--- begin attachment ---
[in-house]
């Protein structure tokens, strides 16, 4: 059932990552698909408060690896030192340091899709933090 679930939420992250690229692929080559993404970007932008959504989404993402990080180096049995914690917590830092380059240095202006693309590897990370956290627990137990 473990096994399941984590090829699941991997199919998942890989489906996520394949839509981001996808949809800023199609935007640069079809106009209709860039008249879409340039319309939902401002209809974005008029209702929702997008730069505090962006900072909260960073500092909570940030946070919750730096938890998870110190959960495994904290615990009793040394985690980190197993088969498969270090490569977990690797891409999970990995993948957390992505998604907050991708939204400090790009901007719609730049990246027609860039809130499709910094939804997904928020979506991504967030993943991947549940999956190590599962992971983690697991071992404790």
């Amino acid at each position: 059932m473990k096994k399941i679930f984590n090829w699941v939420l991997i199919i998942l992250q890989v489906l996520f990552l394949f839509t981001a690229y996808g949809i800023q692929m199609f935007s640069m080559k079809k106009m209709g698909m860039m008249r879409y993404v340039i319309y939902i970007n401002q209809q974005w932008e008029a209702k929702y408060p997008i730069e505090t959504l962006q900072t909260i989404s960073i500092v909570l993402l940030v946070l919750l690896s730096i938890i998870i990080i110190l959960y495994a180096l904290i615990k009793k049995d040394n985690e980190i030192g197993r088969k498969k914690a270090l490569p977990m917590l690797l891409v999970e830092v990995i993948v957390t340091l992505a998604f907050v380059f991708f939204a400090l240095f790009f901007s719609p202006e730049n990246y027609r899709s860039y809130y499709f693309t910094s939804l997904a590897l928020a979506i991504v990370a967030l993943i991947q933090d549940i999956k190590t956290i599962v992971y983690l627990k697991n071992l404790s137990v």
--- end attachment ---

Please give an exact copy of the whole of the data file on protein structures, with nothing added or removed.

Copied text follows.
[in-house]
């Protein structure tokens, strides 16, 4: 059932990552698909408060690896030192340091899709933090 679930939420992250690229692929080559993404970007932008959504989404993402990080180096049995914690917590830092380059240095202006693309590897990370956290627990137990 473990096994399941984590090829699941991997199919998942890989489906996520394949839509981001996808949809800023199609935007640069079809106009209709860039008249879409340039319309939902401002209809974005008029209702929702997008730069505090962006900072909260960073500092909570940030946070919750730096938890998870110190959960495994904290615990009793040394985690980190197993088969498969270090490569977990690797891409999970990995993948957390992505998604907050991708939204400090790009901007719609730049990246027609860039809130499709910094939804997904928020979506991504967030993943991947549940999956190590599962992971983690697991071992404790």
């Amino acid at each position: 059932m473990k096994k399941i679930f984590n090829w699941v939420l991997i199919i998942l992250q890989v489906l996520f990552l394949f839509t981001a690229y996808g949809i800023q692929m199609f935007s640069m080559k079809k106009m209709g698909m860039m008249r879409y993404v340039i319309y939902i970007n401002q209809q974005w932008e008029a209702k929702y408060p997008i730069e505090t959504l962006q900072t909260i989404s960073i500092v909570l993402l940030v946070l919750l690896s730096i938890i998870i990080i110190l959960y495994a180096l904290i615990k009793k049995d040394n985690e980190i030192g197993r088969k498969k914690a270090l490569p977990m917590l690797l891409v999970e830092v990995i993948v957390t340091l992505a998604f907050v380059f991708f939204a400090l240095f790009f901007s719609p202006e730049n990246y027609r899709s860039y809130y499709f693309t910094s939804l997904a590897l928020a979506i991504v990370a967030l993943i991947q933090d549940i999956k190590t956290i599962v992971y983690l627990k697991n071992l404790s137990v």